Manusamhita lays down the duties of a king in very clear terms. For the protection of the people, the king wields the rod of justice (danda). He punishes deviants fairly and deservedly. Danda protects, danda punishes, and danda maintains order and discipline in society. The king can wield it justly only when he is truthful, considerate, wise, and is conversant with dharma, artha and kama. He must not be lustful, partial, mean and undisciplined. ‘The supreme duty of the ruler is to protect his subjects, for, a king who enjoys the rewards described above (taxes, gifts, respect, etc.) is bound to this duty.’ And, ‘he (the king) should behave to men like a father.’

Therefore, not surprisingly, in spite of a monarchical structure of government, the basic source of power of the king was considered to be popular will. The system could be called a ‘democratic monarchy.’ Though the king enjoyed total power and hegemony over his subjects, his power was never absolute. He was severely restricted by dharma, as stipulated by the ancient seers who saw monarchy as a mere compilation of duties of a king towards his kingdom. Chakraborty observes,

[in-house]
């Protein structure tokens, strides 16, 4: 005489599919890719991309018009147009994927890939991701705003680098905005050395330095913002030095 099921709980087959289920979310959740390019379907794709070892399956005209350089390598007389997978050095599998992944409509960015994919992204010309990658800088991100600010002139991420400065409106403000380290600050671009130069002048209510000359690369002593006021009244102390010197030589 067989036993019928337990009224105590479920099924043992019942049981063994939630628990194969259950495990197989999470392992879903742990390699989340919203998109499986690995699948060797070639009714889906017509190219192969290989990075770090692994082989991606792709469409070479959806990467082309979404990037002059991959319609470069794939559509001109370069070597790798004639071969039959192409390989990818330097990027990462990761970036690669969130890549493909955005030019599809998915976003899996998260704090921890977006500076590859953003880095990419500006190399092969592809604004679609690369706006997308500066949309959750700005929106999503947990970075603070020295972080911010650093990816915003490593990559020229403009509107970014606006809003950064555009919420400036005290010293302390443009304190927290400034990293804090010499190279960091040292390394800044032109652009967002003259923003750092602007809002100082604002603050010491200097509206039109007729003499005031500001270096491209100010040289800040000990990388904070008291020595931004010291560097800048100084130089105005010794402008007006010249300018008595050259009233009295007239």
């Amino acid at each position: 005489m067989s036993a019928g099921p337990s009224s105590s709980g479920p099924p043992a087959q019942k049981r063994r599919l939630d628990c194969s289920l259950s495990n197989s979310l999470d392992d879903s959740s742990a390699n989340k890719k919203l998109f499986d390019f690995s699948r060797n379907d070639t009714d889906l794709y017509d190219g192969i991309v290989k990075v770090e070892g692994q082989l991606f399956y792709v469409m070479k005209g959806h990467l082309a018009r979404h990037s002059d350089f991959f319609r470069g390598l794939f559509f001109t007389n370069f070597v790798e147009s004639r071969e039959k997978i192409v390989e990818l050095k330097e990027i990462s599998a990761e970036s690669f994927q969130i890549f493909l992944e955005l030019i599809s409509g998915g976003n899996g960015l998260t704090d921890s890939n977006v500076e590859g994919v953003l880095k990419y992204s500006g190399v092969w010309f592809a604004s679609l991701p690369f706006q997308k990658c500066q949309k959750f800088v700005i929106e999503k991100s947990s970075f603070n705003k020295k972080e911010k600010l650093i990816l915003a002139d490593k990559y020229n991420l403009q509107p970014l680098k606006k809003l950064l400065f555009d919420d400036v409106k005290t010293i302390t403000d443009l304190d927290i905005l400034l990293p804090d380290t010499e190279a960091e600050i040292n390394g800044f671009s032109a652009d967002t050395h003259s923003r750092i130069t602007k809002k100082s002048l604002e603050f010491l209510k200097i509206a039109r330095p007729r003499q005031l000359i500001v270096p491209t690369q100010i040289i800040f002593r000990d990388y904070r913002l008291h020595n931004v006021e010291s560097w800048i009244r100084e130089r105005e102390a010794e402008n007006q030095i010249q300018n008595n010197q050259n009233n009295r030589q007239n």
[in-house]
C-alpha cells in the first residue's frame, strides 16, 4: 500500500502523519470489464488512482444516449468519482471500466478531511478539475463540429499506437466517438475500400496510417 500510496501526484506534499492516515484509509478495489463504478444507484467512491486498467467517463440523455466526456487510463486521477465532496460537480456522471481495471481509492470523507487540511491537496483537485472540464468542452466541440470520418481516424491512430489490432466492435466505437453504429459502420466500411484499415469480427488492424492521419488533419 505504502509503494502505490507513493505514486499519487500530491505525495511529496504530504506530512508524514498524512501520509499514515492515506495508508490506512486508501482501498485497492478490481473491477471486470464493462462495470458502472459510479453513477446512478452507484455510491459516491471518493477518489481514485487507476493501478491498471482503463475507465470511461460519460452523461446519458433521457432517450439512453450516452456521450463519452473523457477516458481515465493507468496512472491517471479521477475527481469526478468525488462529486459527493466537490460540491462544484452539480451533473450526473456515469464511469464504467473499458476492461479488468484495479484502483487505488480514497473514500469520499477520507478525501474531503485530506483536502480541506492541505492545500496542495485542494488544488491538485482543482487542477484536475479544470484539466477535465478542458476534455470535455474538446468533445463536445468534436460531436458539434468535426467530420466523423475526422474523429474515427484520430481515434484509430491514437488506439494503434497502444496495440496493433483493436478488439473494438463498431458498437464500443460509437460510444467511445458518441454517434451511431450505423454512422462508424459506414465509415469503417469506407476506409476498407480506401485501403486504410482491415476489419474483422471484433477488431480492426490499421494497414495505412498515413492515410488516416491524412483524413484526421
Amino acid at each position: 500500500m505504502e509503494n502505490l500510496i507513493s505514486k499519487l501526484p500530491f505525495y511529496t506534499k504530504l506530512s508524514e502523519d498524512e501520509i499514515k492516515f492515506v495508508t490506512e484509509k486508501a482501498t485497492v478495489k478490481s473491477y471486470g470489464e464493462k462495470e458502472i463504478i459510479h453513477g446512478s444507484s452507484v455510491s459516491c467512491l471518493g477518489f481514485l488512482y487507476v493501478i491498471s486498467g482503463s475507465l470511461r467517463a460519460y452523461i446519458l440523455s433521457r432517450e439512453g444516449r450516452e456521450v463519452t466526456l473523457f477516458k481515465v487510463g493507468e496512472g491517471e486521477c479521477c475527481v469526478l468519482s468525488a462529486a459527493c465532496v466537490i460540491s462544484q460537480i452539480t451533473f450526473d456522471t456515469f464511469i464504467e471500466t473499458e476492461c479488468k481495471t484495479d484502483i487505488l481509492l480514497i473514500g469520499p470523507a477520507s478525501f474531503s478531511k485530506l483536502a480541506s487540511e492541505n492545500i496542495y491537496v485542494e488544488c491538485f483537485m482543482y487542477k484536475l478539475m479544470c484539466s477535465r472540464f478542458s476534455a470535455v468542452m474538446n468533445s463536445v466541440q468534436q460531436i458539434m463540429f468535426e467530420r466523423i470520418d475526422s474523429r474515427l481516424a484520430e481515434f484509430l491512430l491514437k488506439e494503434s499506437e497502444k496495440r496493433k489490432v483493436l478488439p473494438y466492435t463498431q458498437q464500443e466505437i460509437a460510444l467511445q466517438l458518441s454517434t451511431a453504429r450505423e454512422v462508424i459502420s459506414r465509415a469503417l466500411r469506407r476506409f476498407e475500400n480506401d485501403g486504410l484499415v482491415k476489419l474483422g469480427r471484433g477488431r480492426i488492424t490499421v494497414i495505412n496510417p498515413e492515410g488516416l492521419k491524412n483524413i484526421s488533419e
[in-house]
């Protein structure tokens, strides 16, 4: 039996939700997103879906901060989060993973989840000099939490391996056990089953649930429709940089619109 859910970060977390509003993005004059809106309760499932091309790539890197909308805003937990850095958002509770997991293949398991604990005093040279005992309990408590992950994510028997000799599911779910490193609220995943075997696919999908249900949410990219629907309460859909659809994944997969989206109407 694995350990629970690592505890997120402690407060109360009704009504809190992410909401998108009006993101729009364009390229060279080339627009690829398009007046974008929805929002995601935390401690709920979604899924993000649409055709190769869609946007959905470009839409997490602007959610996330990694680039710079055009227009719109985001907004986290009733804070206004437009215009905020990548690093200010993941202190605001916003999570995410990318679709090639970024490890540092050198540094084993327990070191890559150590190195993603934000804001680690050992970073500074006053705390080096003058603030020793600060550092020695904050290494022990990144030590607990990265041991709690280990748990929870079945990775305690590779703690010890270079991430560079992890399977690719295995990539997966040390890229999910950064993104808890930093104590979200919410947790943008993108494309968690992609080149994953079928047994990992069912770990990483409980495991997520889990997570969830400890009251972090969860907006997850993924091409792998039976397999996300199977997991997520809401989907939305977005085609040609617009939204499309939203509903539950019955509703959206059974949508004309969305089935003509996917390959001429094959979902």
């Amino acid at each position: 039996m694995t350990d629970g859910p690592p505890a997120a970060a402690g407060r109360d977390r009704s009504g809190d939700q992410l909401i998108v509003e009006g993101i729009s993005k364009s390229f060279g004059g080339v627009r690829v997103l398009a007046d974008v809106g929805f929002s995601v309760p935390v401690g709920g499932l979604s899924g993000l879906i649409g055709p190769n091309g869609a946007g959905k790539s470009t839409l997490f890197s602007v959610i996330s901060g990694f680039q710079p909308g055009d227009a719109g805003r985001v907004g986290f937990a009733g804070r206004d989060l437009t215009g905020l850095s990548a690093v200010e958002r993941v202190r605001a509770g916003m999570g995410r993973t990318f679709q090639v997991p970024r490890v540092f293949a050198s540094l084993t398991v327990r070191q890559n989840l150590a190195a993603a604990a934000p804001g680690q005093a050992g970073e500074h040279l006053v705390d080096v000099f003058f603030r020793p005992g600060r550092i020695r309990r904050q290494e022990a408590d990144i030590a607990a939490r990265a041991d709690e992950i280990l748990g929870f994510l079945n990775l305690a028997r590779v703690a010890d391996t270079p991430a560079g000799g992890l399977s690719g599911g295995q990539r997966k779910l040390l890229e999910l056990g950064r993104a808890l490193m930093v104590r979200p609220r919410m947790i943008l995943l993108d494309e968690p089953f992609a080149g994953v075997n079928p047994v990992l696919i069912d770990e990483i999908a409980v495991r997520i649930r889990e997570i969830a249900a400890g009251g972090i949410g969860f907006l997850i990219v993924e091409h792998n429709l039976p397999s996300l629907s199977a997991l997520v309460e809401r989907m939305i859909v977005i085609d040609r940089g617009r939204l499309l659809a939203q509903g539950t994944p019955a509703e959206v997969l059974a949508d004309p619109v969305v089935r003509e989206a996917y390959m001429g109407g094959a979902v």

Each role in society and organizations is actually an aggregation of duties expected of the person occupying that role. Whether we study the counselling session of Bhishma to the Pandavas and Kauravas, or the details of householder’s and king’s role in Manusmriti, it is always the portrayal of duties that is supreme.

This duty-orientation of the role of the king directed him to function only as a representative of dharma, its protector and servant. Dharma was the source of all power and it laid down that people’s will and welfare would be the source of the power of the kings. Sri Aurobindo writes,